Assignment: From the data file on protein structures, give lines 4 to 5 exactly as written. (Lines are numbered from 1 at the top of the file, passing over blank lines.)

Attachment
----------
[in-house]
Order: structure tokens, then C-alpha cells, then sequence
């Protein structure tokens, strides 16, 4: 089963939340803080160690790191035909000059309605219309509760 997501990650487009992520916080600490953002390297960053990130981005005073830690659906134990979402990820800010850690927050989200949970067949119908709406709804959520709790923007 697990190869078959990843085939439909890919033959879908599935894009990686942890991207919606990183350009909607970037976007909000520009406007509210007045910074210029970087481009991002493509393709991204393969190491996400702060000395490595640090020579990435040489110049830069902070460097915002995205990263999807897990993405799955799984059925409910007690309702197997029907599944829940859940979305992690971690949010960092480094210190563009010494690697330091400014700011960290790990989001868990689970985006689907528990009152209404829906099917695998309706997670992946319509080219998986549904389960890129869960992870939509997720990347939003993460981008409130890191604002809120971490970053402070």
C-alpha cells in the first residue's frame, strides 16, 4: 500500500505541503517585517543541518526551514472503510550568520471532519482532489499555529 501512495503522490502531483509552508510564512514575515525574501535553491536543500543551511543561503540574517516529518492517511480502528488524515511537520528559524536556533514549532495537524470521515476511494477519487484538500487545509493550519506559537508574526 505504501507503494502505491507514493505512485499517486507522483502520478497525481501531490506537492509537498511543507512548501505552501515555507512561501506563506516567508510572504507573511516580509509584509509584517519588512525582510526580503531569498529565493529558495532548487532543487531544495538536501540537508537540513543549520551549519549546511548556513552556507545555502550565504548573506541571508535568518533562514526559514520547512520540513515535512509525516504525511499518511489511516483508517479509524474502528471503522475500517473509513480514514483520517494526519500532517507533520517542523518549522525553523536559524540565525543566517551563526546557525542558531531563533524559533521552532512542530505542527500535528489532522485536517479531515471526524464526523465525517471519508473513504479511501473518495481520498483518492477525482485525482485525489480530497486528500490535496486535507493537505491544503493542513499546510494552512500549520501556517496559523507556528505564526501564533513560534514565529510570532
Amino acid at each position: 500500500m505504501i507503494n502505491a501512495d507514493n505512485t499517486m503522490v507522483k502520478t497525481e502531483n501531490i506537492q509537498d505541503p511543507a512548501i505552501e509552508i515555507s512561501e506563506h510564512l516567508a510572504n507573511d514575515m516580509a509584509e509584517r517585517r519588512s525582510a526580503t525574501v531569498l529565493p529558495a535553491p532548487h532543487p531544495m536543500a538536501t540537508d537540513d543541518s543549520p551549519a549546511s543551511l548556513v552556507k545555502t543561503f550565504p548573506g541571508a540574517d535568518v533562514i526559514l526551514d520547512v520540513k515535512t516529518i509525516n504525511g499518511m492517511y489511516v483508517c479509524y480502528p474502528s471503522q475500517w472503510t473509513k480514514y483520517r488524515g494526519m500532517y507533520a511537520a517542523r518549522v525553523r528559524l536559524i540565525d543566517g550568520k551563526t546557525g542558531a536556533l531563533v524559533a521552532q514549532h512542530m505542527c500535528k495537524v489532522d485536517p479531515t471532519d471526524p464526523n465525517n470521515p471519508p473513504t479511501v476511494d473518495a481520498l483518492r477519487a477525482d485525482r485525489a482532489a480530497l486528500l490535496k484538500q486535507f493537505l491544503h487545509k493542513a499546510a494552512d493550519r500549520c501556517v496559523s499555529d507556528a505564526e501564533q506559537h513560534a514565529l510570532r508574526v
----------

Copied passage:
C-alpha cells in the first residue's frame, strides 16, 4: 500500500505541503517585517543541518526551514472503510550568520471532519482532489499555529 501512495503522490502531483509552508510564512514575515525574501535553491536543500543551511543561503540574517516529518492517511480502528488524515511537520528559524536556533514549532495537524470521515476511494477519487484538500487545509493550519506559537508574526 505504501507503494502505491507514493505512485499517486507522483502520478497525481501531490506537492509537498511543507512548501505552501515555507512561501506563506516567508510572504507573511516580509509584509509584517519588512525582510526580503531569498529565493529558495532548487532543487531544495538536501540537508537540513543549520551549519549546511548556513552556507545555502550565504548573506541571508535568518533562514526559514520547512520540513515535512509525516504525511499518511489511516483508517479509524474502528471503522475500517473509513480514514483520517494526519500532517507533520517542523518549522525553523536559524540565525543566517551563526546557525542558531531563533524559533521552532512542530505542527500535528489532522485536517479531515471526524464526523465525517471519508473513504479511501473518495481520498483518492477525482485525482485525489480530497486528500490535496486535507493537505491544503493542513499546510494552512500549520501556517496559523507556528505564526501564533513560534514565529510570532
Amino acid at each position: 500500500m505504501i507503494n502505491a501512495d507514493n505512485t499517486m503522490v507522483k502520478t497525481e502531483n501531490i506537492q509537498d505541503p511543507a512548501i505552501e509552508i515555507s512561501e506563506h510564512l516567508a510572504n507573511d514575515m516580509a509584509e509584517r517585517r519588512s525582510a526580503t525574501v531569498l529565493p529558495a535553491p532548487h532543487p531544495m536543500a538536501t540537508d537540513d543541518s543549520p551549519a549546511s543551511l548556513v552556507k545555502t543561503f550565504p548573506g541571508a540574517d535568518v533562514i526559514l526551514d520547512v520540513k515535512t516529518i509525516n504525511g499518511m492517511y489511516v483508517c479509524y480502528p474502528s471503522q475500517w472503510t473509513k480514514y483520517r488524515g494526519m500532517y507533520a511537520a517542523r518549522v525553523r528559524l536559524i540565525d543566517g550568520k551563526t546557525g542558531a536556533l531563533v524559533a521552532q514549532h512542530m505542527c500535528k495537524v489532522d485536517p479531515t471532519d471526524p464526523n465525517n470521515p471519508p473513504t479511501v476511494d473518495a481520498l483518492r477519487a477525482d485525482r485525489a482532489a480530497l486528500l490535496k484538500q486535507f493537505l491544503h487545509k493542513a499546510a494552512d493550519r500549520c501556517v496559523s499555529d507556528a505564526e501564533q506559537h513560534a514565529l510570532r508574526v